More States with High Graduation Rates

As a nation, it is critical that we prepare all students for success in college, careers, and in life. High school graduation is a vital point along that path, and the latest state-by-state graduation rates demonstrate our continued progress as a nation tackling this challenge.

This is the third year that states are using a common method, called the adjusted cohort graduation rate, to calculate four-year high school graduation rates. The new data, for the 2012-13 school year, indicate that 18 states have graduation rates at or above 85 percent, up from 16 states in the 2011-12 school year and nine in 2010-2011. This progress is a tribute to the tireless efforts of teachers, principals, parents, and other educators and staff, and of the students themselves. In this progress is consistent with the announcement this year that the nation’s overall graduation rate has hit 80 percent – the highest in our history.

It’s also worth noting the performance of individual states with the highest graduation rates, both for all their students and for traditionally underserved populations:

  • For the third year in a row, Iowa has the highest overall high school graduation rate at 89.7 percent
  • Kentucky, at 85.4 percent, had the highest graduation rate for economically disadvantaged students
  • West Virginia leads the nation with an 83 percent graduation rate for English Language Learners[1]

These 2012-13 graduation rates are state-reported data – states are responsible for verifying the accuracy of these data. States that have been approved for ESEA flexibility are using these four-year adjusted cohort graduation rates as a significant element in their school accountability systems.

In 2015, the National Center for Education Statistics will release a report updating the national on-time graduation rate for school year 2012-2013. These on-time graduation rates provide a measure of the proportion of students who successfully completed high school in four years with a regular high school diploma.

To explore the 2012-13 data use the ED Data Express Build a State Table Tool, and navigate to Achievement Data > Graduation Rate Data > Regulatory Adjusted Cohort Graduation Rates: 2012-13. This tool will also provide State Snapshots, and allow you to build cross-state comparisons using the Data Element Explorer.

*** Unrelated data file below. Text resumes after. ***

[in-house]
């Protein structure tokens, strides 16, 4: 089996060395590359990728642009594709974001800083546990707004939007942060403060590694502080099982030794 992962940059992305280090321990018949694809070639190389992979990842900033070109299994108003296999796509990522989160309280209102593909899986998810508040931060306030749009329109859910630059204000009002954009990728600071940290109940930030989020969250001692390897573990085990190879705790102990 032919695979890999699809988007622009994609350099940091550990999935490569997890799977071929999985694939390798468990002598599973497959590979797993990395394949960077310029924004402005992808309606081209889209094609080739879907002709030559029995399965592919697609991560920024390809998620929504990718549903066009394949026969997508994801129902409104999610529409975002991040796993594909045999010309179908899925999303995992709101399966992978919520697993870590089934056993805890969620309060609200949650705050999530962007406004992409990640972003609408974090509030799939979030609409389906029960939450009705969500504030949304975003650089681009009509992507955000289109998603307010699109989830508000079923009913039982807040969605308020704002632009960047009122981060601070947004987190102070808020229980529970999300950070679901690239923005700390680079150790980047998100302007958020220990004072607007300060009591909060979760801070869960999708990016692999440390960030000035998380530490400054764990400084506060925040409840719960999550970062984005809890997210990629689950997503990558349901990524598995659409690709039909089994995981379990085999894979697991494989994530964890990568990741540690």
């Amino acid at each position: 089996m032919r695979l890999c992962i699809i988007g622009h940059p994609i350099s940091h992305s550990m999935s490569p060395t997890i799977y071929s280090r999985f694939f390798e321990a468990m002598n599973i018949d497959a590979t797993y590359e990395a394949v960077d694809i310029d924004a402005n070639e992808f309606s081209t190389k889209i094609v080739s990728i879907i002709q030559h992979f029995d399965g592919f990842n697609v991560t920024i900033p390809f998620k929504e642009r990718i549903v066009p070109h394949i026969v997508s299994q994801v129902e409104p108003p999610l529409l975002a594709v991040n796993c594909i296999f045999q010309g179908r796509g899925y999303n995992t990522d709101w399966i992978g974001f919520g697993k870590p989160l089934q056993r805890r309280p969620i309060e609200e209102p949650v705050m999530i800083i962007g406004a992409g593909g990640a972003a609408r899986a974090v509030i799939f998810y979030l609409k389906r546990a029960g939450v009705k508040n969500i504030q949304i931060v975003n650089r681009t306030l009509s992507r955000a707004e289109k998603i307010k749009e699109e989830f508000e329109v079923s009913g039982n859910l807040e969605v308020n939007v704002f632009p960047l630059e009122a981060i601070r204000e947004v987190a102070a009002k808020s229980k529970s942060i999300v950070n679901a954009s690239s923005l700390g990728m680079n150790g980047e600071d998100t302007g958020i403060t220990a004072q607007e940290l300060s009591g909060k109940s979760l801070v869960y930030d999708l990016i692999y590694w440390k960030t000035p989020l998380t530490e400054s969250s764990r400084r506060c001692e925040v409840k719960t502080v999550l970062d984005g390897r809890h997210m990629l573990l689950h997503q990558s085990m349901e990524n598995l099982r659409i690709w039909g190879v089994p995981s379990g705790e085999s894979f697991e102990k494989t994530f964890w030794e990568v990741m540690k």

Joshua Pollack is in the Office of the Secretary at the U.S. Department of Education. 

[1] Although the adjusted cohort graduation rate provides a common measure of 4 year graduation rates for all states, there are still some differences across States in how they implement the rate, particularly for English learners and students with disabilities.


  1. Higher graduation rates do not equal career and college readiness. Are students performing better, therefor graduation rates are rising. Or are schools pushing students through to graduation without them achieving a level of learning that is expected. Developmental Education numbers at the post-secondary level would suggest the latter. Graduation is important, but it is clear that high school graduates are not prepared for the next steps.

  2. Although national standards in education are going through challenges by politicians, unions, and vendors, this announcement about graduation rates drive home the real reason we need uniform standards: what are these graduates prepared to do?
    It is hard for me to believe that there is a parent, educator, legislator, or employer who DOES NOT know of a student or students with a high school diploma, who is unprepared for postsecondary training, education or employment. I venture to say that even those who live in a high performing district have an unacknowledged recognition that some urban and rural schools in their state have graduates whose preparation does not MATCH the preparation of their district.
    I certainly am encouraged by increasing graduation rates. However, the questions must be answered: What is the true value of the diploma?; Can these graduates step up to the table of competition for training, education, and careers?

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